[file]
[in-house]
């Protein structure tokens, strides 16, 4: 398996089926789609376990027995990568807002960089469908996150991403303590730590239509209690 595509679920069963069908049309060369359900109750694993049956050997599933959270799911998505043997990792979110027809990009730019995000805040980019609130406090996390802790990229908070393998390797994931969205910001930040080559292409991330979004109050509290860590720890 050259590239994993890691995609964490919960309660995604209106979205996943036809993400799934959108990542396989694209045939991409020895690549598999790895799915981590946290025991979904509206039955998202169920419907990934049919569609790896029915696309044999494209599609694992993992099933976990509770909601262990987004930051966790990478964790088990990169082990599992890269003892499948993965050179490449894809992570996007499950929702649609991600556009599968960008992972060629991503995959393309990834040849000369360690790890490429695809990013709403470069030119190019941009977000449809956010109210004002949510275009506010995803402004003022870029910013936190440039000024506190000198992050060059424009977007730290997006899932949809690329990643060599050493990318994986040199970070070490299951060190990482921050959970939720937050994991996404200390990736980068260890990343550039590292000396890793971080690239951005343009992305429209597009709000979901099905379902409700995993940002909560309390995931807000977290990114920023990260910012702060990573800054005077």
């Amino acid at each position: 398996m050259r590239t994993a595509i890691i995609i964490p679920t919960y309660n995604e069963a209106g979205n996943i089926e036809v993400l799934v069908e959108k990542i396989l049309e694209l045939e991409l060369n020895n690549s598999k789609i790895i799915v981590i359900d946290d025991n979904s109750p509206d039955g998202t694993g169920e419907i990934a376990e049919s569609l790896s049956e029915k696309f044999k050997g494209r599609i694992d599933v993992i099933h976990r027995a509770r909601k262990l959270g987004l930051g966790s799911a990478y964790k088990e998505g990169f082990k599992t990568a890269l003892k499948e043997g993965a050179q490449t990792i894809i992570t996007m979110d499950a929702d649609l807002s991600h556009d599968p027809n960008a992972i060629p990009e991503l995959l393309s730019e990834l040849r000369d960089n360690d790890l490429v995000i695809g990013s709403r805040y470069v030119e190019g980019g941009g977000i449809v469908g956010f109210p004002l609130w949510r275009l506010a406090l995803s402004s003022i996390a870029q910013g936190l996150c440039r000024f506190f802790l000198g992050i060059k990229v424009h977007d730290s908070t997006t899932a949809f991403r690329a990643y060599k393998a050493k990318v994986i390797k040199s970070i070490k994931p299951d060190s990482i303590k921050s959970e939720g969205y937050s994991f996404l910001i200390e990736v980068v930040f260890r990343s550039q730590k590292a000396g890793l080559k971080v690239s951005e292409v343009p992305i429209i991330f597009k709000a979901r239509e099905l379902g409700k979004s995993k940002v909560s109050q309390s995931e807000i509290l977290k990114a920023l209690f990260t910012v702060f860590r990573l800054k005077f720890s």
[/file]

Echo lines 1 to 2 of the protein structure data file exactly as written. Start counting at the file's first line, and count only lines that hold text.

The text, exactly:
[in-house]
């Protein structure tokens, strides 16, 4: 398996089926789609376990027995990568807002960089469908996150991403303590730590239509209690 595509679920069963069908049309060369359900109750694993049956050997599933959270799911998505043997990792979110027809990009730019995000805040980019609130406090996390802790990229908070393998390797994931969205910001930040080559292409991330979004109050509290860590720890 050259590239994993890691995609964490919960309660995604209106979205996943036809993400799934959108990542396989694209045939991409020895690549598999790895799915981590946290025991979904509206039955998202169920419907990934049919569609790896029915696309044999494209599609694992993992099933976990509770909601262990987004930051966790990478964790088990990169082990599992890269003892499948993965050179490449894809992570996007499950929702649609991600556009599968960008992972060629991503995959393309990834040849000369360690790890490429695809990013709403470069030119190019941009977000449809956010109210004002949510275009506010995803402004003022870029910013936190440039000024506190000198992050060059424009977007730290997006899932949809690329990643060599050493990318994986040199970070070490299951060190990482921050959970939720937050994991996404200390990736980068260890990343550039590292000396890793971080690239951005343009992305429209597009709000979901099905379902409700995993940002909560309390995931807000977290990114920023990260910012702060990573800054005077």